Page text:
AGCTs are relatively rare functional neoplasms of the ovary. Patients with AGCT require long term clinical follow-up because of the unknown, unpredictable, recurring or metastasizing behavior many years after a disease free interval; [3],[7],[8] even in those with stage I or stage II tumor at diagnosis. [3],[8]

Histological examination of an AGCT reveals granulosa cells arranged in a variety of patterns, which are commonly admixed. [1] The better differentiated tumors typically have a microfollicular, macrofollicular, insular, trabecular and solid- tubular pattern. The less well differentiated forms have a watered silk, gyriform or diffuse pattern, alone or in combination. [1] The nuclear features of AGCT are characteristic; pale, relatively uniform nuclei, at least some of which contain nuclear grooves. [1],[7]

The cytological features described in the literature for AGCT are distinctive; such as three dimensional clusters, loose monolayer and individual cells, monotonous cells, microfollicular pattern and nuclear grooves. [3],[4],[6] We found all these characteristic features in our case. The tumor cells are uniform and lack a significant degree of nuclear hyperchromasia and pleomorphism. [4] They may be mistaken for mesothelial cells and missed on cytological screening of ascitic fluid and peritoneal washings. Indistinct cell borders, high nuclear cytoplasmic ratio and indentation of the nuclear membrane are helpful features in distinguishing granulosa tumor cells from mesothelial cells. Cells of carcinoid and pancreatic islet tumors share many features of granulosa cells, but they have more cytoplasm and lack nuclear membrane indentation. [3] Also, the rosettes of carcinoid may be confused with Call Exner bodies. But they can be distinguished as the centre of rosettes in carcinoid is composed of cytoplasm and lacks the matrix material of Call Exner bodies. [3]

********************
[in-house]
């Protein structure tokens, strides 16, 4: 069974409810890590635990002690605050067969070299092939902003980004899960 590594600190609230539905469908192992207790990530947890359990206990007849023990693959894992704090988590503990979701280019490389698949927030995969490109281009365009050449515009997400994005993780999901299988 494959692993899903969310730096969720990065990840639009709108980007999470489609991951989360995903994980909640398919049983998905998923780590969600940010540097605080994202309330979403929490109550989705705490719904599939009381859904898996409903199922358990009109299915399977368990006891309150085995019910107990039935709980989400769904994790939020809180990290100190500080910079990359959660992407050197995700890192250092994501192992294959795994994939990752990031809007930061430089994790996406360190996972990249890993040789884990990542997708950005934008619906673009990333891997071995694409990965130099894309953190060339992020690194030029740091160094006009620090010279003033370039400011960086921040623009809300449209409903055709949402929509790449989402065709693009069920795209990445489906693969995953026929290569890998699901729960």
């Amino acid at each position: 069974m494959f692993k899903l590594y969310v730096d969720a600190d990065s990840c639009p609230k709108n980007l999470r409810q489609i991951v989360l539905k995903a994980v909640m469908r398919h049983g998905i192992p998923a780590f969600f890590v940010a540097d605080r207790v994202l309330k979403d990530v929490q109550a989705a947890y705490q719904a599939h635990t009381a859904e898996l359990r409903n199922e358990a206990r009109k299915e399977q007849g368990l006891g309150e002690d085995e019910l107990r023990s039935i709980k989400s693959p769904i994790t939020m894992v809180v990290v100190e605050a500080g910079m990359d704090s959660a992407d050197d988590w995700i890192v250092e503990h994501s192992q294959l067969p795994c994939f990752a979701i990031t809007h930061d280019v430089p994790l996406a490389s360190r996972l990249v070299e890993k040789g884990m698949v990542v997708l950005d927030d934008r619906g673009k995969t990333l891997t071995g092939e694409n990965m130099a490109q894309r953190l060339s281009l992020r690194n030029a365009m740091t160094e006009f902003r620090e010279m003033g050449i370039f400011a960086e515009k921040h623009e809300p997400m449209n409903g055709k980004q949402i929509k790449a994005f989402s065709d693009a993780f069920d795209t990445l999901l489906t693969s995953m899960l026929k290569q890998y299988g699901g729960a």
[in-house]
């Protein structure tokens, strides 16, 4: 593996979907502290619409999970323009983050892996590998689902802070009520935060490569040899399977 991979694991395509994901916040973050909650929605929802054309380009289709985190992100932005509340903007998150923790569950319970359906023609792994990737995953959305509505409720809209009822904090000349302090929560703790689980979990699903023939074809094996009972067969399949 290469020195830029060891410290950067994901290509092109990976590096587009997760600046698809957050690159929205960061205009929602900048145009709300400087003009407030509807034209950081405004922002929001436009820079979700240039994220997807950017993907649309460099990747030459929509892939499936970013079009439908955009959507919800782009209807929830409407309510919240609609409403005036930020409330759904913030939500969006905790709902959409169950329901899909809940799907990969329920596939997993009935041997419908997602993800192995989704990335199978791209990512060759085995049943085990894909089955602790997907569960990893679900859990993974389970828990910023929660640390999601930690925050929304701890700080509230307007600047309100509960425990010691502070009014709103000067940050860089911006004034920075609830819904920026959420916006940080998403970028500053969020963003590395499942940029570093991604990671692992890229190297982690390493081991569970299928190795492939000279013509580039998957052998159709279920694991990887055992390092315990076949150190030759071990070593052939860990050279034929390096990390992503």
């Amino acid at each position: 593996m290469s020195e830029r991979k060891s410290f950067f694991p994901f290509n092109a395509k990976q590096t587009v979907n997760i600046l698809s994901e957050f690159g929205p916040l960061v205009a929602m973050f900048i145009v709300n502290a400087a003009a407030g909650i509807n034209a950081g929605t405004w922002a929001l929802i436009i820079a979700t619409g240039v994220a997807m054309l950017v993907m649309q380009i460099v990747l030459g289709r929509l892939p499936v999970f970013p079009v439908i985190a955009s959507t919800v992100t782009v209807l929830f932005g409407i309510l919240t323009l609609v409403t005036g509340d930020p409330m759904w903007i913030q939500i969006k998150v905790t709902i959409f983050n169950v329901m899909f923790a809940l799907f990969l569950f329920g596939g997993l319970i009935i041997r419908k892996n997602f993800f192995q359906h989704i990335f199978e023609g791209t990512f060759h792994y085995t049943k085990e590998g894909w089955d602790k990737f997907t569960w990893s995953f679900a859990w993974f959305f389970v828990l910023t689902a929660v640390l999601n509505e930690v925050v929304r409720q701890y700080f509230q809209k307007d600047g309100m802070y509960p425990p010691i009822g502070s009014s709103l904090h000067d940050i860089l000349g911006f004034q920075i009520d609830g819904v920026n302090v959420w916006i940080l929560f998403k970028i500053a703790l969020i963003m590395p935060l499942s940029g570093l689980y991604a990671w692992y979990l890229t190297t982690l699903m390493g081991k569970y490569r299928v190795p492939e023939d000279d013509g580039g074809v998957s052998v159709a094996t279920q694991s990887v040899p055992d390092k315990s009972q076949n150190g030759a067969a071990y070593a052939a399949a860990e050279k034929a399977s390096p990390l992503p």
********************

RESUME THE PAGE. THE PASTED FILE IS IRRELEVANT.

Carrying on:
Nuclear features, especially nuclear grooves, are one of the classic features of AGCT. However, they are also seen in two other primary ovarian tumors. They are proliferating Brenner tumor and sex cord tumors with annular tubules (SCTAT). These three ovarian tumors are all composed of sheets and trabecular structures lined by a pseudo-stratified layer of relatively monotonous cells with the so called coffee bean shaped nuclei. Proliferating Brenner tumor and Sex Cord tumor with Annular Tubules (SCTAT) have small nucleoli, which can be helpful in differentiating from AGCT. Immunohistochemistry can also be useful in differential diagnosis as AGCT is immunoreactive for Inhibin and CD99. [1],[7] The epithelial rests of Brenner tumor are immunoreactive for cytokeratin and epithelial membrane antigen. [7] SCTAT is mainly the differential diagnosis on the basis of rosettes, with or without a central acellular core comprising of basement membrane material.

Occasionally, AGCT with a diffuse pattern can be mistaken for a poorly differentiated carcinoma. [6] The nuclear appearance can be very helpful as the AGCT has characteristic pale, relatively uniform nuclei which are often grooved, while the nuclei of differentiated carcinomas are hyperchromatic without grooves and unequal in size and shape. AGCT has less common nuclear atypia and mitosis; very commonly seen in differentiated carcinoma.

Because of its rarity, AGCTs may create a diagnostic challenge. The distinctive cytologic picture, along with clinical history, will help in their correct diagnosis.